Jonathan Khaw represented our Client in a successful Eviction proceeding against squatters who had allegedly occupied the Client’s Land for 40 years.
The Eviction Proceeding was heard before Justice Jamhirah Binti Ali, who delivered her decision on 16th August 2022 at the Shah Alam High Court, after 2 Court Hearings.
The High Court, which declared the squatters as unlawful occupants, then ordered that the said Land be surrendered to our Client, failing which our Client is permitted to take all steps to enforce the Court Order, and the Bailiff/ Sheriff of the Court is also authorized to enter and to use reasonable force, if necessary, to enforce the said Court Order against the Occupiers.
In addition, the Court awarded a cost of RM8,000.00 to be paid to our Client.
The case involved our Client, the registered proprietor of a large piece of Land located in Selangor, having obtained the ownership of the Land from his family. Our Client discovered a small temple sitting on his Land without his approval and consent. Notwithstanding Eviction Notice being sent, the Occupiers had refused to dismantle and vacate the Land, hence our Client’s legal action.
The legal action was initially brought against “persons unknown”/ “Penghuni yang tidak dikenali“, but one of the Occupiers later applied to intervene as Defendant, to which we have duly agreed.
The Occupiers, in their attempt to show that they had been given permission to occupy the Land and that their occupation was with the knowledge of our Client’s father; the predecessor in title, had argued that:-
(a) The Occupier’s NRIC Card address clearly shows the exact address as our Client’s Land. Hence, because that address was on an Official Document issued by the National Registration Department of Malaysia (JPN), it must be proof that their initial entry or the continued occupation of the said Land was with the consent, permission or agreement of our Client’s father, the predecessor-in-title;
(b) They had occupied the Land since the year of 1982;
(c) They had an ‘equitable right’ over the said Land, having served his time and energy over two (2) generations;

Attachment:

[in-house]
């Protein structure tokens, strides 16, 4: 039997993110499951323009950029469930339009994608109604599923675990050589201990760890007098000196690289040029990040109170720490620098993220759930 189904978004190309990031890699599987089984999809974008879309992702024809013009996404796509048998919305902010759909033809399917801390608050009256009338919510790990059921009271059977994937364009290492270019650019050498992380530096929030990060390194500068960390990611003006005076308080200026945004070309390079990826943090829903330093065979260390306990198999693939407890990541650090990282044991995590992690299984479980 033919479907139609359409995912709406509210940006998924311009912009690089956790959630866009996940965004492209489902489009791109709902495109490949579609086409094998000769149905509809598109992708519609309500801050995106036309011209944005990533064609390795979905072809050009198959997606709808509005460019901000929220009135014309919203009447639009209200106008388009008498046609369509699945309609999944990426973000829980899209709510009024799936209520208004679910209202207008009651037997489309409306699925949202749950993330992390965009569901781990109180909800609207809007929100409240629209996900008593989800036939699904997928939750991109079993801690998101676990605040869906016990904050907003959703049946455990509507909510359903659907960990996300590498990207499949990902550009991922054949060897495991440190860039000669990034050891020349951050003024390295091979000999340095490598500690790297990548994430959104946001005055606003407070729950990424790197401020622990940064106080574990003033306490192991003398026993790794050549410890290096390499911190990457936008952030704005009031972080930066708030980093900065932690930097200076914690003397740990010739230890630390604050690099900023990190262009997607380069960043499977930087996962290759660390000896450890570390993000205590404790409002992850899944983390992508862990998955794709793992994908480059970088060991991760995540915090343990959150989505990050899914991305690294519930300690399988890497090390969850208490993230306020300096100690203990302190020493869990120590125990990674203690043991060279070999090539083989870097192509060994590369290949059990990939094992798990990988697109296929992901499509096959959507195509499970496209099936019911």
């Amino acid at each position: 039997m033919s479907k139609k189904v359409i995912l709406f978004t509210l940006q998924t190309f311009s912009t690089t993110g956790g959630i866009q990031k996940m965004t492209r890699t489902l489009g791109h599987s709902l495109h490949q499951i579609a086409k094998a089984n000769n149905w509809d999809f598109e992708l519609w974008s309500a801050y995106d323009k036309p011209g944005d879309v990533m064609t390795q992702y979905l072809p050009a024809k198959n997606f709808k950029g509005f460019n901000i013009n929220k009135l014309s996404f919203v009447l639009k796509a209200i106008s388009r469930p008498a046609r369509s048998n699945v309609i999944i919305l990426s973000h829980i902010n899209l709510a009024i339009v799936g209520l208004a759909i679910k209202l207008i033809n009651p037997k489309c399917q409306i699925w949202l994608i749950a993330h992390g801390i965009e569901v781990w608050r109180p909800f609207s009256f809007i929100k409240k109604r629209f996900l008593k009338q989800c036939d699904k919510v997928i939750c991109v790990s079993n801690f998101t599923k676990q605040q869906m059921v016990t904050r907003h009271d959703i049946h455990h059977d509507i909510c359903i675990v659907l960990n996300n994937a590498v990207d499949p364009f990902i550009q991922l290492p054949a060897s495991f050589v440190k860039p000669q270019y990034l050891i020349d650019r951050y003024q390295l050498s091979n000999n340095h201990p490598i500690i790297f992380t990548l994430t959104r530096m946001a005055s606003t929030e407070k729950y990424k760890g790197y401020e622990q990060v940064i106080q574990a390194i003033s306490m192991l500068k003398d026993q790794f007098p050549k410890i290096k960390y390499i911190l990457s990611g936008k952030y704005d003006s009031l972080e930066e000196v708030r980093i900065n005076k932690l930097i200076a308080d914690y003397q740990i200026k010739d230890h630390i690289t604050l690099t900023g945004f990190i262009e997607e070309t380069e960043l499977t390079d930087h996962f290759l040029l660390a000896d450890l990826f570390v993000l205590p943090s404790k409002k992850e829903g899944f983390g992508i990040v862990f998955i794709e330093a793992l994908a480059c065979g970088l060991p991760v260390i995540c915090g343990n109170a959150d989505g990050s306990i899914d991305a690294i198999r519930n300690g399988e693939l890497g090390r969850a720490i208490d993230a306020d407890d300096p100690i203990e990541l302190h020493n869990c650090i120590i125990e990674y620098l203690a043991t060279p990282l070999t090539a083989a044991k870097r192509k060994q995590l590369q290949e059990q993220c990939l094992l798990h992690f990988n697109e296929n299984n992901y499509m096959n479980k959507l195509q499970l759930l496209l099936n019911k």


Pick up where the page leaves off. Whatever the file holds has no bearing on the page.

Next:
(d) They regularly organized religious events on that Land and are well known among the community.
(e) Knowledge of the presence of the Occupiers must be imputed onto our Client as the Property was gifted by the Client’s family who they lived together.
In response, Jonathan Khaw, citing Reg. 24 of National Registrations Regulations 1990 (“Regulations”), argued that the particulars on the NRIC Card can never be used to prove that they had the legitimate occupation of the said Land.
The reason for this is that pursuant to Reg 24 of the Regulations, it is clear that the Occupiers seeking to establish a fact which is disputed, are not allowed to rely solely on his identity card or the contents of the written application of his identity card as evidence of the truth of the fact he alleges. The burden remains on the Occupiers to prove the truth of that fact, and he must do so through other means, which they have failed to do.
Jonathan Khaw further persuaded the Court by the following line of argument:-
(a) The principle of equity does not arise in this case. This is because for equity to intervene, there must be evidence of some inducement or encouragement by our Client’s father, or some sort of expectation being held out to the Occupiers in the past on the strength of which they had expended money on the said Land. Such evidence was again absent here.
(b)Any consent or license from the predecessor in title would have ceased when the Property was transferred to our Client.
(c) Monies spent on the said Land, without our Client’s consent or the father’s consent, do not have the effect of turning an unlawful occupation into a lawful one.
(d) The length of time (40 years) will also not have the effect of turning an unlawful occupation into a lawful one.
(e) Given the Occupiers’ own admission that they currently live elsewhere, it was argued that they had abandoned the said Land and their rights to occupy the Land (if any) had ceased upon their abandonment of the said Land. As such, the only thing left behind is the Temple as the fixture only.
YOUR RIGHTS AS LANDLORD
If you find yourself in a similar situation and the Occupier(s) will not voluntarily vacate, the correct way to regain possession of your Property is to initiate eviction proceedings.
The prospect of taking legal action to obtain possession of your Property may seem daunting, but we can help simplify the process and advise you on the correct course of action.
We can ensure that you have the right assistance and advice and can handle the entire process on your behalf.
To arrange a consultation, call us on +603 6419 9511, WhatsApp us or complete our online Enquiry Form, and a team member will contact you directly.